As part of the ongoing investment management process at MD, precautions had been taken to ensure that our portfolios were best positioned regardless of the referendum outcome. After the U.K. voted to leave the European Union (EU), MD’s overall defensive positioning was able to navigate the market volatility.
MD portfolios were well positioned for Brexit
MD’s international equity mandates are most directly exposed to Brexit and they have performed in line with expectations since the referendum result. We benefited from being underweight U.K. and EU equities, specifically financial companies, which had been hit the hardest. Within financials, we have been underweight banks in particular as we see some fundamental issues. In certain foreign markets, banks are increasingly regulated, lack transparency, are exposed to slow growth and are highly impacted by investor sentiment.
Similarly, our active currency strategy was underweight the pound sterling and euro which have devalued sharply, insulating our portfolios. While not directly related to Brexit, our overall positioning in Japan contributed to performance. Our overweight to the yen combined with an underweight to Japanese equities proved favorable.
We were positioned well going into the vote and as a result, since the referendum was decided, there have been no major changes to MD portfolios. There have been changes in the price of some securities and, in certain cases, these fluctuations do not accurately reflect their underlying values. This is something that MD investment managers will aim to capitalize on. Mondrian Investment Partners Ltd., managers on the MD International Value Fund and the MDPIM International Equity Pool commented “We have made no changes to your portfolio in the immediate aftermath of the U.K. Brexit vote. Global markets, particularly in Europe, are extremely volatile which could present opportunities and we will assess equity and currency movements in the context of our disciplined approach.”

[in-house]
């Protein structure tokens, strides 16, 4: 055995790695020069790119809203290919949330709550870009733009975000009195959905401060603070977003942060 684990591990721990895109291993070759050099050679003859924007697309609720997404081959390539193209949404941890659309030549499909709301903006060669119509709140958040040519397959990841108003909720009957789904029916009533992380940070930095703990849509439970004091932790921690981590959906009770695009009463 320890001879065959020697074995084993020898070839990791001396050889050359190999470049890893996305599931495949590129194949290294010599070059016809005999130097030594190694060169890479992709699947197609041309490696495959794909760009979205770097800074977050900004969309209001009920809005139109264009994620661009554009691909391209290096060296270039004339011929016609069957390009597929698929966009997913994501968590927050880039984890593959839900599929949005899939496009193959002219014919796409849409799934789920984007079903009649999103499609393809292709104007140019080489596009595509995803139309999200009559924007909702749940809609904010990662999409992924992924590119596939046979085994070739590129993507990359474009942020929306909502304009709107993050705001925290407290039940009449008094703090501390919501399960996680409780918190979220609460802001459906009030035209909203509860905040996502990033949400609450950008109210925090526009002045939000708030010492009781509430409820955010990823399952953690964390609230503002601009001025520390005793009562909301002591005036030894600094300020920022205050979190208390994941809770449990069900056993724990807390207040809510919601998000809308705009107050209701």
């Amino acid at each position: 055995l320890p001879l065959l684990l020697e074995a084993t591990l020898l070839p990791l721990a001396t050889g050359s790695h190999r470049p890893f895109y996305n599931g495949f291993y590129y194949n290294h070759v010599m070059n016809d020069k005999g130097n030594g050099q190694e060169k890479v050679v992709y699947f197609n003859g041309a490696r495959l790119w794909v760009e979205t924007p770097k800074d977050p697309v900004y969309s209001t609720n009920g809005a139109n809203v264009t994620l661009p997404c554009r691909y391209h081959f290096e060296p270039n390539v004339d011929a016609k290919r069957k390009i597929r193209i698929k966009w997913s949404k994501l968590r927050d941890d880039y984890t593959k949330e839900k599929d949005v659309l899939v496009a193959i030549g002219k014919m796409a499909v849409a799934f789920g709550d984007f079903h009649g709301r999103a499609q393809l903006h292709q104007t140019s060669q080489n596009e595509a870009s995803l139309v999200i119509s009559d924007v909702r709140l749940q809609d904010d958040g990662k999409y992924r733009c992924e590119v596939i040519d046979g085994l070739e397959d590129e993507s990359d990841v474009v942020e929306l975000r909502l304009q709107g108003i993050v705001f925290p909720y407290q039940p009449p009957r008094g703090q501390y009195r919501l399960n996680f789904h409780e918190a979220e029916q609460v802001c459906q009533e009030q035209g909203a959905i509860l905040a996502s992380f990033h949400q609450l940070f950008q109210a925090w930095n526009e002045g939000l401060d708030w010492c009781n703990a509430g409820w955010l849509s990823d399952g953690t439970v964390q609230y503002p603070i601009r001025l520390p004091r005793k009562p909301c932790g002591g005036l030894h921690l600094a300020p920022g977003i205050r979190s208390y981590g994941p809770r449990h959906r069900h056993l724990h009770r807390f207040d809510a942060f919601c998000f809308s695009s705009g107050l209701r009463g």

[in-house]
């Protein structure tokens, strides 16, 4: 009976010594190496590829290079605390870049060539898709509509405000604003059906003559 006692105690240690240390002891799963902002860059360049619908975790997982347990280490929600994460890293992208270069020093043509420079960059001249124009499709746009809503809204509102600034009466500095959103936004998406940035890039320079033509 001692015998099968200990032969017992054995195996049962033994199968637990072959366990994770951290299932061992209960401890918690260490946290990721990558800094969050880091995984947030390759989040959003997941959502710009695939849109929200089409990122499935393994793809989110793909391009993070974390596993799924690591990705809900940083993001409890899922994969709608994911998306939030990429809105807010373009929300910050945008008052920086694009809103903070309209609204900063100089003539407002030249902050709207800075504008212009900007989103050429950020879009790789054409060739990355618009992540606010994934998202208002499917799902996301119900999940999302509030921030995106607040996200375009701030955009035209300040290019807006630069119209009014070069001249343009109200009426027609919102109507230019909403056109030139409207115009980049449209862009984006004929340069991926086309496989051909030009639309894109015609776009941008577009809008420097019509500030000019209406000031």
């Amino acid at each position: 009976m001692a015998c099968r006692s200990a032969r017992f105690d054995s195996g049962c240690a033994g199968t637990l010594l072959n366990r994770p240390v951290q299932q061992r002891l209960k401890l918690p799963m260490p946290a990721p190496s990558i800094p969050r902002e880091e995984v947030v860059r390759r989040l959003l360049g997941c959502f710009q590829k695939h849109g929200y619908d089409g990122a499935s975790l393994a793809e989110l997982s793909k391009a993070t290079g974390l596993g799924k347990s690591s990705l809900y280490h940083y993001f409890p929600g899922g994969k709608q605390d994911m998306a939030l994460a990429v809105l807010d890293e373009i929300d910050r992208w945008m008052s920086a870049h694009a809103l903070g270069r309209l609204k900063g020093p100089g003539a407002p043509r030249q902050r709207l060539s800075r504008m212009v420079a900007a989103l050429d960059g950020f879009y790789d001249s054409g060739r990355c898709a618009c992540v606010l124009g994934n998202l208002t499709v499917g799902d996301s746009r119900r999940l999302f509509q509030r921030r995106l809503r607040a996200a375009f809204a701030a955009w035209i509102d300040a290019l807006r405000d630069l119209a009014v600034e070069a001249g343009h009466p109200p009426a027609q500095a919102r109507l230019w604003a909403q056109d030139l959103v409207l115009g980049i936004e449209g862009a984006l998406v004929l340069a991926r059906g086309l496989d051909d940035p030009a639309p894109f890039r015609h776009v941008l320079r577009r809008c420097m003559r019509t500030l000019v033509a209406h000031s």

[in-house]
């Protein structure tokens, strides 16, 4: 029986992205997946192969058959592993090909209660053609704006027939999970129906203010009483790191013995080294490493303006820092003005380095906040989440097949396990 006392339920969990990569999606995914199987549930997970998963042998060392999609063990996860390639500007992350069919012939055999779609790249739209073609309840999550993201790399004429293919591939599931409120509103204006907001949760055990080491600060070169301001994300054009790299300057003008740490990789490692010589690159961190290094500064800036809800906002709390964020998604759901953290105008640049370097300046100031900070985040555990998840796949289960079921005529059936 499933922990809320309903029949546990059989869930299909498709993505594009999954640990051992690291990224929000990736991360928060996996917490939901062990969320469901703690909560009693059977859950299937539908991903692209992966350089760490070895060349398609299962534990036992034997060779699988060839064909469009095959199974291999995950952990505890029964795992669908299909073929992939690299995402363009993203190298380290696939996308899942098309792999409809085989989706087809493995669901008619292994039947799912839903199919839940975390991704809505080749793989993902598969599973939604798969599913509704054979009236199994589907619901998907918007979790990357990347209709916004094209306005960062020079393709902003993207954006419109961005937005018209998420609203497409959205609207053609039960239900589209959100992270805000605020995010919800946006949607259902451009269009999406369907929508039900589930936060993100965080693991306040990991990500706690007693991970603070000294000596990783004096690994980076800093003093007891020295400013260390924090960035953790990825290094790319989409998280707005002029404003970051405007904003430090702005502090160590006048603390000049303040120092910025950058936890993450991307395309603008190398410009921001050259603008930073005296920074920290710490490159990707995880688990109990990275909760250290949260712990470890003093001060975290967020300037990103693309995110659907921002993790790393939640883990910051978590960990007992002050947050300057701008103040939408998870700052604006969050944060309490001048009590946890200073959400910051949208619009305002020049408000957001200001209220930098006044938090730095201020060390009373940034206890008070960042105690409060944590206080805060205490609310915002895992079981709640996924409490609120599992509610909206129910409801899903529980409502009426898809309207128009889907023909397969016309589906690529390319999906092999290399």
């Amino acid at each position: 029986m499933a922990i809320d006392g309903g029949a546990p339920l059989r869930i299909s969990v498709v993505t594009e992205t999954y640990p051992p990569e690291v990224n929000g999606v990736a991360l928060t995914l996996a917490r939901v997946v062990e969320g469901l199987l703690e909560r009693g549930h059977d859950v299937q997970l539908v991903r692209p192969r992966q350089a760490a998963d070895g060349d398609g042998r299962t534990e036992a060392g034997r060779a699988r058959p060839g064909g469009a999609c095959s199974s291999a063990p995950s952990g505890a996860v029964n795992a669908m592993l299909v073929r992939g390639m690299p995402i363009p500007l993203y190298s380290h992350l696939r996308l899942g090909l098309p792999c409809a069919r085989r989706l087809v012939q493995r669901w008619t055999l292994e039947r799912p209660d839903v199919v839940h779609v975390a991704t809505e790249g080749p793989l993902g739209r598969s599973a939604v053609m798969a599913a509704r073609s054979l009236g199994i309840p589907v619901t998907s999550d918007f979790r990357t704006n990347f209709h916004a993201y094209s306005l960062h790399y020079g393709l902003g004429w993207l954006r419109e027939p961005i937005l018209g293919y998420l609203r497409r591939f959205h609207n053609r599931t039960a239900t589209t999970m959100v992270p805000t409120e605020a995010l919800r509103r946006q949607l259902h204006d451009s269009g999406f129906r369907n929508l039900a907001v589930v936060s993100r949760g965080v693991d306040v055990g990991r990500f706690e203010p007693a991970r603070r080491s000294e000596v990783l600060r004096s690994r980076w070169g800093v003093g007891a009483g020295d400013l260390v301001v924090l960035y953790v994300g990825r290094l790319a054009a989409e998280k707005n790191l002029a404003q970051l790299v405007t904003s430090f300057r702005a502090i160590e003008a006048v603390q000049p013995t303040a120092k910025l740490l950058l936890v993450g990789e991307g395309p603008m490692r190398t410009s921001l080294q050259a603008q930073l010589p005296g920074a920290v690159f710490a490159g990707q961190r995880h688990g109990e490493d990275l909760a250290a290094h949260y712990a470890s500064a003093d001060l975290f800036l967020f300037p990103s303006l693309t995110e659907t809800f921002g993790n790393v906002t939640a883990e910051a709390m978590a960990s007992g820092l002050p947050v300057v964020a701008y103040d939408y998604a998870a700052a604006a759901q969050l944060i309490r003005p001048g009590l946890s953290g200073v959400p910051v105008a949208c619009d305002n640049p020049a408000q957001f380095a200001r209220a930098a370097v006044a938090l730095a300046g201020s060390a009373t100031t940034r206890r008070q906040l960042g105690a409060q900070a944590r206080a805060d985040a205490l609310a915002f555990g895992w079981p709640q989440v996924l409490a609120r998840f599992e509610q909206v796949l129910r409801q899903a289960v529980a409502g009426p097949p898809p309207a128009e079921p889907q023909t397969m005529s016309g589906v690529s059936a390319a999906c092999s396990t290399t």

Managing all potential risks is part of the investment management process at MD. The Brexit scenario was considered when positioning our portfolios for long-term success.
How have markets reacted to Brexit?
It is clear that the uncertainty in the wake of Brexit is a negative for the U.K., the EU and global growth. The global economy is already struggling for traction and the added uncertainty will not make it any easier. Policy makers are likely to tread lightly as to avoid upsetting the markets further. Therefore, we are likely to see interest rates remain lower for longer. The U.S. Federal Reserve held off a rate hike in June and one of the major reasons was the risk of Brexit. We will likely see a similar attitude persist.
As expected, financial markets around the world have corrected, the hardest hit being the U.K. and the EU. There has been a shift to “safe” assets as we have seen gold rise and the pound sterling/euro lose ground to the U.S. dollar. To put the impact of Brexit on global financial markets into perspective, we are still in a better position now than we were earlier in the year – stock prices are above lows, bond yields remain low and the price of oil is higher. We have to remember that markets advanced prior to the referendum, fully expecting the vote to stay. That expectation was wrong and the markets have forfeited those gains.
MD will continue to monitor the situation for new developments and opportunities. If you have questions about how you or your financial plan may be impacted, we encourage you to contact your MD Advisor for more information.